The Sierra isn’t the only part of the state to take a big tourism hit from this year’s wildfire outbreaks, which are the worst in state history. Earlier this month, the U.S. Forest Service closed all 18 of California’s national forests because of the severe fire threat. More than two dozen state parks are closed, and some national parks have closed or are open with restrictions.
California’s oldest state park, Big Basin Redwoods, was devastated when fire destroyed 75 structures, including the park’s headquarters which is listed on the National Register of Historic Places. The park will be closed for at least a year, with its one million annual visitors forced to find other places to visit.
The closures came at an awkward time. Campgrounds were full around the state, and travelers seemed to be purposefully seeking wilderness experiences perceived to be safe from the virus.
To Masood Madani, who owns Masood’s Lodge in Boulder Creek, a gateway community to Big Basin Redwoods Park, the combination of the virus and the fires has been devastating.
He bought the small hotel six months ago and was in escrow when the pandemic began. Then the fire swept through, part of the CZU August Lighting Complex fire. “I tell everyone that all we need for 2020 is an earthquake and that will be it,” he said.
The hotel had no guests in August, Mandani said, even though the month is usually high season. “The worst part is everyone who made a reservation now wants to cancel, and we have to refund that money. With the park closed, it’s going to be really bad.”
Local officials are navigating the tension between providing full disclosure about conditions affecting safety and health while enticing tourists to come back.
“It’s like ‘Jaws,’” said Mono County Commissioner Stacy Corless. “Do you want to be the mayor, saying the water’s fine, or do you want to be the Richard Dreyfuss character, warning about the shark?”
Corless, who represents the Eastern Sierra on the Sierra Nevada Conservancy’s board, said local officials need to tap into the love visitors have for the region to foster a sense of stewardship to help communities recover.
“We need to create a stronger constituency for the Sierra Nevada throughout the state,” she said. “People might say during a fire, ‘I’ve got a condo in Lake Tahoe or Mammoth, what a bummer, I can’t go up there.’ We need more. We’ve got to somehow connect tourism with activism and the need to address the state of our forests.”
The study found that visitors who were informed about the role of prescribed burns to help diminish fire danger were supportive, even with the accompanying flames and smoke. Fires to reduce fuel loads in forests were suspended in March because of the coronavirus.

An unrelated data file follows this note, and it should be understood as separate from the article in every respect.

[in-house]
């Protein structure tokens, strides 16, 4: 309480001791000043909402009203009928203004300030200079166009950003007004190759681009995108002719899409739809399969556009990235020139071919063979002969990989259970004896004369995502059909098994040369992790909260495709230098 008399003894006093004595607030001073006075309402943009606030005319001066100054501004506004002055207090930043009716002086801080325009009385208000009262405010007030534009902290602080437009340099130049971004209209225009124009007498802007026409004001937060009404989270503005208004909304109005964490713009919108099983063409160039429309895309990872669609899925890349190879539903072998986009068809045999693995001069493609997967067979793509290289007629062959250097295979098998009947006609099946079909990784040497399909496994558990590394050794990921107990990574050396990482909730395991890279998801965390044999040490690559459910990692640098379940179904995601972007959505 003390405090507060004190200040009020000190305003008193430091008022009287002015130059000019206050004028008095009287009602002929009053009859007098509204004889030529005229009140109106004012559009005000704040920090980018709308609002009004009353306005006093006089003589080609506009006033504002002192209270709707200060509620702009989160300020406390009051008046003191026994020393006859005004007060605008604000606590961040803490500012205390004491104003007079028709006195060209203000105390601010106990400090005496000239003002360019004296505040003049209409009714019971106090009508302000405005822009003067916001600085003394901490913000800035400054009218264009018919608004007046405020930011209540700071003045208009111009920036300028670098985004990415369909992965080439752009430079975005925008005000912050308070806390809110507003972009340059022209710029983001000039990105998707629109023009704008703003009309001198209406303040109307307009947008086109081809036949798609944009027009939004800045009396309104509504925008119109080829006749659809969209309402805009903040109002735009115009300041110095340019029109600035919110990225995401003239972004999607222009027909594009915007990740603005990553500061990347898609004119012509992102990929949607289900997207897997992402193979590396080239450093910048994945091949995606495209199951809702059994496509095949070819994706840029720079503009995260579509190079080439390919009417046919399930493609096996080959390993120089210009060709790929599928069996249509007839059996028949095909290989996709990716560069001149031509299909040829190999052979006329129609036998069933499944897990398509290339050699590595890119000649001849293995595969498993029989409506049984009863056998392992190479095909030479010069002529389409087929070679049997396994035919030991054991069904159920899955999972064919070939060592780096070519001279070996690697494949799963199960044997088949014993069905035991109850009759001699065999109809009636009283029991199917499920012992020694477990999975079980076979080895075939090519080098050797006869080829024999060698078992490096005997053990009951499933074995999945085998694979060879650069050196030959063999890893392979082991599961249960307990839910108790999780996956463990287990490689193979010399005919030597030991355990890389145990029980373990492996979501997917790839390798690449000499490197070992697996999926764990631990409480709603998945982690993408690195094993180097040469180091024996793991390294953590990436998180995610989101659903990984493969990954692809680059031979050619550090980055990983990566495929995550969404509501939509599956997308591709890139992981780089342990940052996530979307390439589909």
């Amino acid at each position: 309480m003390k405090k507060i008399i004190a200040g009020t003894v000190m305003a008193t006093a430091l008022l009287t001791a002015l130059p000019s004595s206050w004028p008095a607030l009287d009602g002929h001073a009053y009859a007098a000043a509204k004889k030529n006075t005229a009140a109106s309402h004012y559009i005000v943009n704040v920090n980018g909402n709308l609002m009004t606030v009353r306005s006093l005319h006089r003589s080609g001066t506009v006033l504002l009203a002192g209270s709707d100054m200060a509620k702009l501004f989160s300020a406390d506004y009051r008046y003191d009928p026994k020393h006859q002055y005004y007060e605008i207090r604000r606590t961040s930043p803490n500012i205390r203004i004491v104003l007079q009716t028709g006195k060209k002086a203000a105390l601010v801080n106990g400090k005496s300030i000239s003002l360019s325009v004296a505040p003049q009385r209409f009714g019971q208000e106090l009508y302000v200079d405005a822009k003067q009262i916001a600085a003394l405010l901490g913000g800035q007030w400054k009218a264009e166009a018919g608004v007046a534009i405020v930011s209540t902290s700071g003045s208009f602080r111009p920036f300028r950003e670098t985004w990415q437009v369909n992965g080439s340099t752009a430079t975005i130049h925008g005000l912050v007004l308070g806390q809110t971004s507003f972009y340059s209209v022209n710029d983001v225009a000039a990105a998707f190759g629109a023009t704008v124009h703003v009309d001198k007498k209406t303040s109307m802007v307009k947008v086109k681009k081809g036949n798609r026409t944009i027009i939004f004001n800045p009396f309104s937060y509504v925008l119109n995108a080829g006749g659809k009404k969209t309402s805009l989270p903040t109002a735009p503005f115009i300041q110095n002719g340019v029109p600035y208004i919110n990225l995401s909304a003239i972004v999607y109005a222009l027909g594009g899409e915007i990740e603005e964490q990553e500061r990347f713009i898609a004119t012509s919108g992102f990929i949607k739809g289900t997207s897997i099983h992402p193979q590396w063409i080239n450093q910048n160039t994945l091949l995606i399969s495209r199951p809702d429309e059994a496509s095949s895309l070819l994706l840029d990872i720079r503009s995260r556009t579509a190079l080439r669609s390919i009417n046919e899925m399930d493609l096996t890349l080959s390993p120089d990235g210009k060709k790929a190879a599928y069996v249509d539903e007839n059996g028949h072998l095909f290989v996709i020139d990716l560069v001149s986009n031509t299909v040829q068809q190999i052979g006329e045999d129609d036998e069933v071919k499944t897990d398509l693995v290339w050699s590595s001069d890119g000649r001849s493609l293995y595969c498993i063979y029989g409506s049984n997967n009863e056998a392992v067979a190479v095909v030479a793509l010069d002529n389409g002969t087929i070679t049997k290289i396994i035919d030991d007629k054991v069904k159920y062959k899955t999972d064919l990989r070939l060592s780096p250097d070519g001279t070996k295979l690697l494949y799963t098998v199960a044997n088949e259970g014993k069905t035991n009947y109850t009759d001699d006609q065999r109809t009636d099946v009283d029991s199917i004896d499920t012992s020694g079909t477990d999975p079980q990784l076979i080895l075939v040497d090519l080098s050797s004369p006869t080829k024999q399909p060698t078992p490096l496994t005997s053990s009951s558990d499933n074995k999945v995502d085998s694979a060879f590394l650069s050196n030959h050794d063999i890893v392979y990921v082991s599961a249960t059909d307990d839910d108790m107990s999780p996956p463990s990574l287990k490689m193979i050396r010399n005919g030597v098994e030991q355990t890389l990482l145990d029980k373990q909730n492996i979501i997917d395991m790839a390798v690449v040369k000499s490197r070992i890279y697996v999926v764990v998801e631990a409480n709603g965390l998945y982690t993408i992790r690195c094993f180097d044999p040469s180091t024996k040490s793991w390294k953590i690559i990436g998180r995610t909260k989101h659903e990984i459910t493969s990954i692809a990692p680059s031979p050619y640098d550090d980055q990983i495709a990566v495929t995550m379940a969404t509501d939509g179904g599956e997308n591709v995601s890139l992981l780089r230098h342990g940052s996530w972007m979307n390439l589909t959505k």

“It’s like ‘Jaws.’ Do you want to be the mayor, saying the water’s fine, or do you want to be the Richard Dreyfuss character, warning about the shark?”STACEY CORLESS, MONO COUNTY COMMISSIONER
While fires are obstacles, researchers found that the public safety power shutoffs in 2019 were the leading reason for tourists to cancel trips that year, said Jackson Wilson, an associate professor who studies tourism at San Francisco State University.
“There was a strong distaste for the power outages,” said Wilson, who was one of the report’s authors.
Providing timely and accurate fire information is critical in an area that attracts visitors from outside the state who may not be familiar with fire protocols. Those visitors are highly prized, the study found, because they stay longer and spend more than state residents, many of whom visit the Sierra on day trips.
Carl Ribaudo, a travel-industry consultant who was one of the report’s authors, said their interviews found that state residents “have gotten quite savvy about reprogramming their trips. They will reprogram to another place in the Sierra or reprogram to the coast, but then they will be back. It’s a very fluid market. Technology has enabled residents to look at conditions and make better decisions.”
But Ribaudo added that visitors unfamiliar with the geography of a region may not have a good sense of where fires are burning.
“Someone sitting in New York may say, ‘Oh my god, the western United States is on fire!’ Someone in the Bay Area will just plan for another weekend,” he said.
CalMatters is a nonprofit, nonpartisan media venture explaining California policies and politics.